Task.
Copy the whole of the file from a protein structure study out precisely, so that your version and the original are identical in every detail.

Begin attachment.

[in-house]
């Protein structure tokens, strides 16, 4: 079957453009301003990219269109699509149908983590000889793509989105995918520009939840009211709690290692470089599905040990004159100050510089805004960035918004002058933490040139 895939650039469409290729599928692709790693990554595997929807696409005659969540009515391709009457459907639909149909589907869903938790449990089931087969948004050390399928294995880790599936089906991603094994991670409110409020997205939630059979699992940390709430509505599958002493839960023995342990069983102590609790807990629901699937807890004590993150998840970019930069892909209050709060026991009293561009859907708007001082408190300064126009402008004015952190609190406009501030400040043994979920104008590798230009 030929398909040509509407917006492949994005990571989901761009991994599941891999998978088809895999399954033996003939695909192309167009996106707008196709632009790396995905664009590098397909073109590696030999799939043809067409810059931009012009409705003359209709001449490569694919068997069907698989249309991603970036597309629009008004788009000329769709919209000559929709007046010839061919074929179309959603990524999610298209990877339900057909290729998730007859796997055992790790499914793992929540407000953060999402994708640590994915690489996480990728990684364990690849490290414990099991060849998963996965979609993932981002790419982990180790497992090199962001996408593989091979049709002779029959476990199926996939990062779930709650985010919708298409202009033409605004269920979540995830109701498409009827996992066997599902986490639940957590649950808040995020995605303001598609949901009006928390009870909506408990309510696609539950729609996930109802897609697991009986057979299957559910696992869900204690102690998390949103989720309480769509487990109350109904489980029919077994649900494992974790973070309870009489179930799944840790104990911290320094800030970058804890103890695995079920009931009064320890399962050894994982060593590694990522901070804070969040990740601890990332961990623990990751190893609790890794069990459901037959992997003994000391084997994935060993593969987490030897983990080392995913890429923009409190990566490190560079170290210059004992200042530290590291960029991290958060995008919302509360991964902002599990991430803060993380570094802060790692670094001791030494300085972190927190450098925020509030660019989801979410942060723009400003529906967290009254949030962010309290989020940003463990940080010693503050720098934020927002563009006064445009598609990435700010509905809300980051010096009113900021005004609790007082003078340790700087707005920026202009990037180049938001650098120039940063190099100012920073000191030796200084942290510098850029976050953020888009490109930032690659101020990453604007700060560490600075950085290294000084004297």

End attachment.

[in-house]
């Protein structure tokens, strides 16, 4: 079957453009301003990219269109699509149908983590000889793509989105995918520009939840009211709690290692470089599905040990004159100050510089805004960035918004002058933490040139 895939650039469409290729599928692709790693990554595997929807696409005659969540009515391709009457459907639909149909589907869903938790449990089931087969948004050390399928294995880790599936089906991603094994991670409110409020997205939630059979699992940390709430509505599958002493839960023995342990069983102590609790807990629901699937807890004590993150998840970019930069892909209050709060026991009293561009859907708007001082408190300064126009402008004015952190609190406009501030400040043994979920104008590798230009 030929398909040509509407917006492949994005990571989901761009991994599941891999998978088809895999399954033996003939695909192309167009996106707008196709632009790396995905664009590098397909073109590696030999799939043809067409810059931009012009409705003359209709001449490569694919068997069907698989249309991603970036597309629009008004788009000329769709919209000559929709007046010839061919074929179309959603990524999610298209990877339900057909290729998730007859796997055992790790499914793992929540407000953060999402994708640590994915690489996480990728990684364990690849490290414990099991060849998963996965979609993932981002790419982990180790497992090199962001996408593989091979049709002779029959476990199926996939990062779930709650985010919708298409202009033409605004269920979540995830109701498409009827996992066997599902986490639940957590649950808040995020995605303001598609949901009006928390009870909506408990309510696609539950729609996930109802897609697991009986057979299957559910696992869900204690102690998390949103989720309480769509487990109350109904489980029919077994649900494992974790973070309870009489179930799944840790104990911290320094800030970058804890103890695995079920009931009064320890399962050894994982060593590694990522901070804070969040990740601890990332961990623990990751190893609790890794069990459901037959992997003994000391084997994935060993593969987490030897983990080392995913890429923009409190990566490190560079170290210059004992200042530290590291960029991290958060995008919302509360991964902002599990991430803060993380570094802060790692670094001791030494300085972190927190450098925020509030660019989801979410942060723009400003529906967290009254949030962010309290989020940003463990940080010693503050720098934020927002563009006064445009598609990435700010509905809300980051010096009113900021005004609790007082003078340790700087707005920026202009990037180049938001650098120039940063190099100012920073000191030796200084942290510098850029976050953020888009490109930032690659101020990453604007700060560490600075950085290294000084004297």